European Union (EU) Competition Commissioner Mario Monti said this morning that settlement talks between the EU and Microsoft have broken down, and he will now present his draft ruling against the software giant next week as scheduled. Earlier this week, Microsoft CEO Steve Ballmer made an emergency trip to Brussels, Belgium, to try to secure a settlement with the EU, which will charge the company with antitrust abuses and levy conduct controls and a fine.
"I'd just like to inform you that a settlement to the Microsoft case has not been possible," Monti said. "We made substantial progress toward resolving the problems that had arisen in the past, but we were unable to agree on commitments for future conduct. In the end I had to decide what was best for competition and consumers in Europe. \[They\] will be better served with a decision that creates a strong precedent. It is essential to have a precedent that will set clear principles for the future conduct of a company with such a strong dominant position in the market."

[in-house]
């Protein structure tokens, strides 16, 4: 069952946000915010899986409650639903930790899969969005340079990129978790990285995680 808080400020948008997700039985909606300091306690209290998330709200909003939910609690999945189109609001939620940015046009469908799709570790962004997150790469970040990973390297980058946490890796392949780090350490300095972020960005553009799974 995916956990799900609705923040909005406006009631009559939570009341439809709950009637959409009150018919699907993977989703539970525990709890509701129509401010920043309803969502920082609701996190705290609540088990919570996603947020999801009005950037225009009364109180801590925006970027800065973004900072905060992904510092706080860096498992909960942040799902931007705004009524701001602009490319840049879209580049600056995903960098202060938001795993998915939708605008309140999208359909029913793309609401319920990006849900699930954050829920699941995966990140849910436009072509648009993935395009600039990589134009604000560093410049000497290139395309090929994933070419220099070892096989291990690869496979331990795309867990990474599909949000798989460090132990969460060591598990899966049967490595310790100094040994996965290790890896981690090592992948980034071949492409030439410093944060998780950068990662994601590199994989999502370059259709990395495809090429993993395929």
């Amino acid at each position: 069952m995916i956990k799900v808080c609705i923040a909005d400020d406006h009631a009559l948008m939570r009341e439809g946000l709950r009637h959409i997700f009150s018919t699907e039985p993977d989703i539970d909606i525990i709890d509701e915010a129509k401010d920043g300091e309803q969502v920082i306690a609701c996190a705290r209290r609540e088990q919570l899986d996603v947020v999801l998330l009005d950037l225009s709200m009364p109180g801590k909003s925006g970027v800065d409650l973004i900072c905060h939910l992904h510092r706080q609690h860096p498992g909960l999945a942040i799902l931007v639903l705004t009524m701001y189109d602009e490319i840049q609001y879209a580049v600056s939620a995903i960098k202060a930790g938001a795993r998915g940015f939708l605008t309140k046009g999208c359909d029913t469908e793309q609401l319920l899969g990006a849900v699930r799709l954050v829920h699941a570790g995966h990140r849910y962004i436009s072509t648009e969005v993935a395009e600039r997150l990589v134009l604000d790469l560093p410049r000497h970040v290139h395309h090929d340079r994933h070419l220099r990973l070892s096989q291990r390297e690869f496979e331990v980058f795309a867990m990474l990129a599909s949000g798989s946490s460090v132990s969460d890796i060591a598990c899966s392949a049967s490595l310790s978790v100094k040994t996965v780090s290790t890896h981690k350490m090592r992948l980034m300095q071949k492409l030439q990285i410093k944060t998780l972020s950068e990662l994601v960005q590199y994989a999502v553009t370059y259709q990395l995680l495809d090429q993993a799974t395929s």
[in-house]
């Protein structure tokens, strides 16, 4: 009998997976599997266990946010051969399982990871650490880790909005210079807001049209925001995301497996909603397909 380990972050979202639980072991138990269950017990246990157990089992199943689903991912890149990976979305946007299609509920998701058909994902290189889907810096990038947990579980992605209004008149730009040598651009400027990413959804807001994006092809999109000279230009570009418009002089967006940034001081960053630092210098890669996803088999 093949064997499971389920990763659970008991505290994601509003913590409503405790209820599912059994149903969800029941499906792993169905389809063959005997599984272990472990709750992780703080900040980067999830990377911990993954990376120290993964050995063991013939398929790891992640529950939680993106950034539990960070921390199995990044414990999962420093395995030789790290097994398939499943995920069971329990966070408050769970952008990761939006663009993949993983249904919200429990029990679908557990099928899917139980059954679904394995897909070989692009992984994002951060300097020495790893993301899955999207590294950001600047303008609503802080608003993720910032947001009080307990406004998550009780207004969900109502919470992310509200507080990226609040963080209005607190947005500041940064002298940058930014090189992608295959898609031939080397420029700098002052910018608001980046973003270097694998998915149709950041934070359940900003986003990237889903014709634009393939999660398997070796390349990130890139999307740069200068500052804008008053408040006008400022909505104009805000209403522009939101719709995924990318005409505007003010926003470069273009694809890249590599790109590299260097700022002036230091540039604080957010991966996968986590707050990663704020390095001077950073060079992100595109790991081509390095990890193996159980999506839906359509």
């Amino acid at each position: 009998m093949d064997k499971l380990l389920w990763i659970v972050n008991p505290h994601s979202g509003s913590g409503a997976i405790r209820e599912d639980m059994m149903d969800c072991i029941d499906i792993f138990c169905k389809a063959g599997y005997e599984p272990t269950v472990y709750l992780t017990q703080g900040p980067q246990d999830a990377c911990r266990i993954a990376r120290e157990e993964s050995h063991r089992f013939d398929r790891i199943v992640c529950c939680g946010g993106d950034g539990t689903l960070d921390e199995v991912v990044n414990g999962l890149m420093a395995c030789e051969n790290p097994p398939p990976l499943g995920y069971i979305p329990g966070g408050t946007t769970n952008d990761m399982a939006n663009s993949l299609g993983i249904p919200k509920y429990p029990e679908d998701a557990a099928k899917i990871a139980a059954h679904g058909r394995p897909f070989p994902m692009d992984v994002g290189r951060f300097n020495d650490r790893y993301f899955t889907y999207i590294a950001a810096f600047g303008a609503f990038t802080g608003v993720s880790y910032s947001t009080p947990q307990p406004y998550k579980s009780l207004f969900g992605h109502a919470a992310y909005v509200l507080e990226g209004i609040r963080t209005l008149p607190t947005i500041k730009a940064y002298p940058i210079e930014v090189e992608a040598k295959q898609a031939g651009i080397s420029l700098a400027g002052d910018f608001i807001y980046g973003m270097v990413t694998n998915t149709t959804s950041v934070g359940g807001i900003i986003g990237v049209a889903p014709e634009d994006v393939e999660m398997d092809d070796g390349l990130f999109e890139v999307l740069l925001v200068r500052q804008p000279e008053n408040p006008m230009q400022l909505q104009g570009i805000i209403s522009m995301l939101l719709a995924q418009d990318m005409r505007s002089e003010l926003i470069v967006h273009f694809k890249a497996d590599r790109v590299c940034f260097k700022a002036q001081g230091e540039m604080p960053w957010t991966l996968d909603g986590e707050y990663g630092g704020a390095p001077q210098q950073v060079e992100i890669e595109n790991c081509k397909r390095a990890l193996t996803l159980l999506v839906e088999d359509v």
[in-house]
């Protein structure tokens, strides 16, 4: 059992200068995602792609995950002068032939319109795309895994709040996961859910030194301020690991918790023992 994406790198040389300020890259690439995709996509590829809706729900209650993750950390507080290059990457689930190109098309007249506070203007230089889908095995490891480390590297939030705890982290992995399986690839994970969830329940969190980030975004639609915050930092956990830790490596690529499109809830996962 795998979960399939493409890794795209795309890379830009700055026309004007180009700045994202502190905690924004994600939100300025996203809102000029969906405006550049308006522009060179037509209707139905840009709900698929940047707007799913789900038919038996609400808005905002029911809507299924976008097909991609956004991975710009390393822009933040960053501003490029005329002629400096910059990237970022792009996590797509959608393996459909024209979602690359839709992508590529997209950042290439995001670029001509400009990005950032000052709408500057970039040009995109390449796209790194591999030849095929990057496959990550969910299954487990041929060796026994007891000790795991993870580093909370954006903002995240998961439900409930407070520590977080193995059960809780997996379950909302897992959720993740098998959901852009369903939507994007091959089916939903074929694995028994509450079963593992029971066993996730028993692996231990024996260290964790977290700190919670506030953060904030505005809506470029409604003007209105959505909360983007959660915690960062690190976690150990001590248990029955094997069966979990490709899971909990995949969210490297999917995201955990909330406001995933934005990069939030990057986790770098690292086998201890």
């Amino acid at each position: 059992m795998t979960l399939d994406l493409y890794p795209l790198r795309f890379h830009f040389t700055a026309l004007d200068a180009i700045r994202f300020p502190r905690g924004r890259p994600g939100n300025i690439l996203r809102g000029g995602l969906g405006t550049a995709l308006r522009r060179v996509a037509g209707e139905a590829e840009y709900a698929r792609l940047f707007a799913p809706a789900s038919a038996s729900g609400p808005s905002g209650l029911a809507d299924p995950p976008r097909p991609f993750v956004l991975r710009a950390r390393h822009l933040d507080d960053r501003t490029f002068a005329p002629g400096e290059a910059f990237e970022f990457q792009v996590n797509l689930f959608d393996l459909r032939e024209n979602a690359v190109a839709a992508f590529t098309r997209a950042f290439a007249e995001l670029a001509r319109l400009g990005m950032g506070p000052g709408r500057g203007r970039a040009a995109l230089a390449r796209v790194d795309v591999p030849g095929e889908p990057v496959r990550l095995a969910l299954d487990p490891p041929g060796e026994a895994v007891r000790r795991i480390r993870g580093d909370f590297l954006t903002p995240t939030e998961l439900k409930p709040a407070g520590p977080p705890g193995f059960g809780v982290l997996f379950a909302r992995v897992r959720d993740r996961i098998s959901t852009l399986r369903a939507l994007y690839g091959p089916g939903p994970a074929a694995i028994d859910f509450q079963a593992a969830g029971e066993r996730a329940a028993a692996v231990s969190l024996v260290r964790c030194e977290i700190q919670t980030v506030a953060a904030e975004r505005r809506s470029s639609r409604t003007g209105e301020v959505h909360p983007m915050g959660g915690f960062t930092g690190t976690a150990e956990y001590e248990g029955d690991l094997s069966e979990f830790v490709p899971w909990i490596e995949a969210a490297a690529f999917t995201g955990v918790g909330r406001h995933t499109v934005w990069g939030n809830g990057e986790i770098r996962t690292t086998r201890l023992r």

As reported yesterday in WinInfo Daily UPDATE, Monti would have agreed to a settlement only if Microsoft agreed to terms that went beyond the punishments the EU will issue next week, and the company obviously balked at that possibility. Monti praised the Microsoft settlement-negotiation team's "constructive and cooperative spirit" and "high degree of professionalism," however.
The EU will issue its verdict on March 24. Observers expect the EU to fine Microsoft $150 million to $250 million, require the company to ship a version of Windows that doesn't include Windows Media Player (WMP), and give competitors more technical information about its server products.